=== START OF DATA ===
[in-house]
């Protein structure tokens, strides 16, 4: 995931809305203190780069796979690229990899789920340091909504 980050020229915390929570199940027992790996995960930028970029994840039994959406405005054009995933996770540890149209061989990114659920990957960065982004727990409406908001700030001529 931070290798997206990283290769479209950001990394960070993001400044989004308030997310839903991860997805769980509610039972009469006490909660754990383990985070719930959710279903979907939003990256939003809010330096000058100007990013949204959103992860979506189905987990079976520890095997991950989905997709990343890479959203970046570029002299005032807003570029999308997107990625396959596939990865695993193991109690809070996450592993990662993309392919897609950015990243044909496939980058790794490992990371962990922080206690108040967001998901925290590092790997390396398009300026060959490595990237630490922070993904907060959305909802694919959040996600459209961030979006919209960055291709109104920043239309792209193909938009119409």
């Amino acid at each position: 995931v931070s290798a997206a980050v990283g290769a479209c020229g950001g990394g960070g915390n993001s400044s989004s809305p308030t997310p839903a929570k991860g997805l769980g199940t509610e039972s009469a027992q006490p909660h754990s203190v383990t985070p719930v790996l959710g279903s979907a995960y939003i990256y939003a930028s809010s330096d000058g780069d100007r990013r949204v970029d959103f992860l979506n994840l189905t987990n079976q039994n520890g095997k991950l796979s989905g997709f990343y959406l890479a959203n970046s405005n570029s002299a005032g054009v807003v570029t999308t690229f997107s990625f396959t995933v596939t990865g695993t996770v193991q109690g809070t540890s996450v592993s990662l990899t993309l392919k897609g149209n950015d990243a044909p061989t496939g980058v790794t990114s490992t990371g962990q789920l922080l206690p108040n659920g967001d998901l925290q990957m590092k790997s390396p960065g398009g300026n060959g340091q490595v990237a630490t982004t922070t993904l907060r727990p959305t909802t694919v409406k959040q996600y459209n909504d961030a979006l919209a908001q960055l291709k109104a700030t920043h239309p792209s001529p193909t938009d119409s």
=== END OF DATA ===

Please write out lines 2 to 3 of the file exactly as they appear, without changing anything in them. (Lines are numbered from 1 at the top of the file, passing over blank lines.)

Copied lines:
């Protein structure tokens, strides 16, 4: 995931809305203190780069796979690229990899789920340091909504 980050020229915390929570199940027992790996995960930028970029994840039994959406405005054009995933996770540890149209061989990114659920990957960065982004727990409406908001700030001529 931070290798997206990283290769479209950001990394960070993001400044989004308030997310839903991860997805769980509610039972009469006490909660754990383990985070719930959710279903979907939003990256939003809010330096000058100007990013949204959103992860979506189905987990079976520890095997991950989905997709990343890479959203970046570029002299005032807003570029999308997107990625396959596939990865695993193991109690809070996450592993990662993309392919897609950015990243044909496939980058790794490992990371962990922080206690108040967001998901925290590092790997390396398009300026060959490595990237630490922070993904907060959305909802694919959040996600459209961030979006919209960055291709109104920043239309792209193909938009119409």
């Amino acid at each position: 995931v931070s290798a997206a980050v990283g290769a479209c020229g950001g990394g960070g915390n993001s400044s989004s809305p308030t997310p839903a929570k991860g997805l769980g199940t509610e039972s009469a027992q006490p909660h754990s203190v383990t985070p719930v790996l959710g279903s979907a995960y939003i990256y939003a930028s809010s330096d000058g780069d100007r990013r949204v970029d959103f992860l979506n994840l189905t987990n079976q039994n520890g095997k991950l796979s989905g997709f990343y959406l890479a959203n970046s405005n570029s002299a005032g054009v807003v570029t999308t690229f997107s990625f396959t995933v596939t990865g695993t996770v193991q109690g809070t540890s996450v592993s990662l990899t993309l392919k897609g149209n950015d990243a044909p061989t496939g980058v790794t990114s490992t990371g962990q789920l922080l206690p108040n659920g967001d998901l925290q990957m590092k790997s390396p960065g398009g300026n060959g340091q490595v990237a630490t982004t922070t993904l907060r727990p959305t909802t694919v409406k959040q996600y459209n909504d961030a979006l919209a908001q960055l291709k109104a700030t920043h239309p792209s001529p193909t938009d119409s």